Published on April 27, 2013
As a matter of federal and Washington state law, agreements to arbitrate are deemed valid, enforceable, and irrevocable except upon grounds justifying the revocation of any contract. While generally-applicable contract defenses such as fraud, duress, or unconscionability have traditionally applied equally to arbitration agreements, courts cannot refuse to enforce arbitration agreements under state laws or policies that apply only to arbitration or that “rely on the uniqueness of an agreement to arbitrate.”
On Monday, July 15, 2013, the Ninth Circuit weakened even those generally applicable contract defenses, as applied to agreements to arbitrate. In Mortensen v. Bresnan Commn’cs, LLC, the court broadly interpreted the U.S. Supreme Court’s holding in Concepcion to mean that “[a]ny general state-law contract defense, based in unconscionability or otherwise, that has a disproportionate effect on arbitration is displaced by the [Federal Arbitration Act (“FAA”)].” Under Mortensen, even generally applicable state-law rules are preempted by the FAA if, in practice, they have a “disproportionate impact” on arbitration.
The court acknowledged its interpretation of Concepcion arguably goes beyond the initial purpose of the FAA, “which was to eliminate judicial hostility toward arbitration and place arbitration provisions on the ‘same footing’ as all other contractual provisions.” The court said that, in its view, however, “Concepcion crystalized the directive … that the FAA’s purpose is to give preference (instead of mere equality) to arbitration provisions.”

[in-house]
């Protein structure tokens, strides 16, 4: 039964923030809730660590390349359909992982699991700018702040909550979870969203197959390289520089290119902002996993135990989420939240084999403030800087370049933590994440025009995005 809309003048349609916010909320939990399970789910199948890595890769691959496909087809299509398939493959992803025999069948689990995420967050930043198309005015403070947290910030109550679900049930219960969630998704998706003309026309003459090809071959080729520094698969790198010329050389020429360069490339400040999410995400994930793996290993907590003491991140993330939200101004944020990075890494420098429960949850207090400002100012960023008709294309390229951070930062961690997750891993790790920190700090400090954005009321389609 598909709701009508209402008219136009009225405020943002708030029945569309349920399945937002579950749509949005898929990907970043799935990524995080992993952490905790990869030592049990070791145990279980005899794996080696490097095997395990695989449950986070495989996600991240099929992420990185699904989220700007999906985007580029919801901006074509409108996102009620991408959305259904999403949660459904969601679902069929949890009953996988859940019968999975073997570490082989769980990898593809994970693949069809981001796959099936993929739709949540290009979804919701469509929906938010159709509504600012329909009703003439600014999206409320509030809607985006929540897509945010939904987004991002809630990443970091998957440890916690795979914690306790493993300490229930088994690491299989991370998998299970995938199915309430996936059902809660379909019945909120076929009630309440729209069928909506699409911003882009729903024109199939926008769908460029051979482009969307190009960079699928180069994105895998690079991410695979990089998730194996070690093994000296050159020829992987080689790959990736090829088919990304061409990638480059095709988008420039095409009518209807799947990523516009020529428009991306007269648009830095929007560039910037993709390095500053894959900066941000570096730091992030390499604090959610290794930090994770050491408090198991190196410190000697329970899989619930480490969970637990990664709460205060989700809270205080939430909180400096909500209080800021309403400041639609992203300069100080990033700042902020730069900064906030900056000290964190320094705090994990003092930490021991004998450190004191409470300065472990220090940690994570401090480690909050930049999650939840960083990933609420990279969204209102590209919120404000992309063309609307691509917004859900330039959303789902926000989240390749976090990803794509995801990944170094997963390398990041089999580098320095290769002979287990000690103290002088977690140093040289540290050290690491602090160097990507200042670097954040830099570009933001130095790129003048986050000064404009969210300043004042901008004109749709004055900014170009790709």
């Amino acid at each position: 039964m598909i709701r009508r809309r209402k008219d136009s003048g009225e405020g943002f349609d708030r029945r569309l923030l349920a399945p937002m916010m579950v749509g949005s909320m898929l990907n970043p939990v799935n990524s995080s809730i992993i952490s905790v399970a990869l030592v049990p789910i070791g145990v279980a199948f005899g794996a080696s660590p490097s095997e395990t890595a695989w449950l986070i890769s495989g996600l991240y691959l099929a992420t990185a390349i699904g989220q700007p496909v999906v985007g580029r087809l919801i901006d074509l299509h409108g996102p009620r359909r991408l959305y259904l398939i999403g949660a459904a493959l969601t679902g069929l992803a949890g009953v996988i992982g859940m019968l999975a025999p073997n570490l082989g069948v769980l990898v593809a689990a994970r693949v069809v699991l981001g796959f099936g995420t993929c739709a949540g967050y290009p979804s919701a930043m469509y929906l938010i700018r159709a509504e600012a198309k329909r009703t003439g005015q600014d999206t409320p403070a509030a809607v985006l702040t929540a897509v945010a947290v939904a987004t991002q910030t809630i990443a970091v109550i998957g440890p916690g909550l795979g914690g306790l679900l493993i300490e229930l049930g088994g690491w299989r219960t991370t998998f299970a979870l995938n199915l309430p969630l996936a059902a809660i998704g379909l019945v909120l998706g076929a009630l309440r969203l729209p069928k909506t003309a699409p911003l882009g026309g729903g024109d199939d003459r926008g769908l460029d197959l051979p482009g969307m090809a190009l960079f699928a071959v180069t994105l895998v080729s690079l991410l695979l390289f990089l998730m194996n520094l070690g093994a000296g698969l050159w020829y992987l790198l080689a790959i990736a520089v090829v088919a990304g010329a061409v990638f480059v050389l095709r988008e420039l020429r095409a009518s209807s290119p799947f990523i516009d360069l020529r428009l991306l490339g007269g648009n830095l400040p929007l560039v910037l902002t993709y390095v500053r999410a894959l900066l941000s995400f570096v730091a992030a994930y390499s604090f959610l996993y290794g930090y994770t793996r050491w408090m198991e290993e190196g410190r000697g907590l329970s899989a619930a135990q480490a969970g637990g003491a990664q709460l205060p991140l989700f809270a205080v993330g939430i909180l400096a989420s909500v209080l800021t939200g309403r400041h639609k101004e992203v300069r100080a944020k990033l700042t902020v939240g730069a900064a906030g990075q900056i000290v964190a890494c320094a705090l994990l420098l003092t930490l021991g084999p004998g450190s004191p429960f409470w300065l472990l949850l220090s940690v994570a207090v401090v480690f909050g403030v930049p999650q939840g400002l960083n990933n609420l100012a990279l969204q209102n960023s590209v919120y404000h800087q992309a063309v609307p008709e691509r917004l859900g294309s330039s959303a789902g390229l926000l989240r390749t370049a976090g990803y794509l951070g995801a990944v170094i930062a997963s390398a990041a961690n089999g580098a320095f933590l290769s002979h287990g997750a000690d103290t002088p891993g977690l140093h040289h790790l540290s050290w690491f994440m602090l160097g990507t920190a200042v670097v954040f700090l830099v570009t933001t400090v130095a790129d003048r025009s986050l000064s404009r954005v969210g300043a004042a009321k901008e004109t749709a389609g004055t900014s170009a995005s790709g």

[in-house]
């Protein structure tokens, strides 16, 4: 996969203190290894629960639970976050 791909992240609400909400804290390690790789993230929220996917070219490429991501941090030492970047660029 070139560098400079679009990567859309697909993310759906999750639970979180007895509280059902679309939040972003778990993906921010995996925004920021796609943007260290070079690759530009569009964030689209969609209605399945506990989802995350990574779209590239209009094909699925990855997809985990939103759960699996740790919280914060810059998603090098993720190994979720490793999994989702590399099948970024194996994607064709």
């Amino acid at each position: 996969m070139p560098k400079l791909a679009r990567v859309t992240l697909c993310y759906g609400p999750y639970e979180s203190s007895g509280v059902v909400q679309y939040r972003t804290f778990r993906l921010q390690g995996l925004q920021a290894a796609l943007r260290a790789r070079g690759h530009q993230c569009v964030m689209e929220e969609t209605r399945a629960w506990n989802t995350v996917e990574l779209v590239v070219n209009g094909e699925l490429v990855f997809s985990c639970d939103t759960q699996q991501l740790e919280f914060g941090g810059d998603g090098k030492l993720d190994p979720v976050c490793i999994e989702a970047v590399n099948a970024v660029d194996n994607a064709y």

This message has been released by the Litigation Group at Ryan, Swanson & Cleveland, PLLC to advise of recent developments in the law. Because each situation is different, this information is intended for general information purposes only and is not intended to provide legal advice on any specific facts and circumstances. Ryan, Swanson & Cleveland, PLLC is a full-service law firm located in Seattle, Washington.
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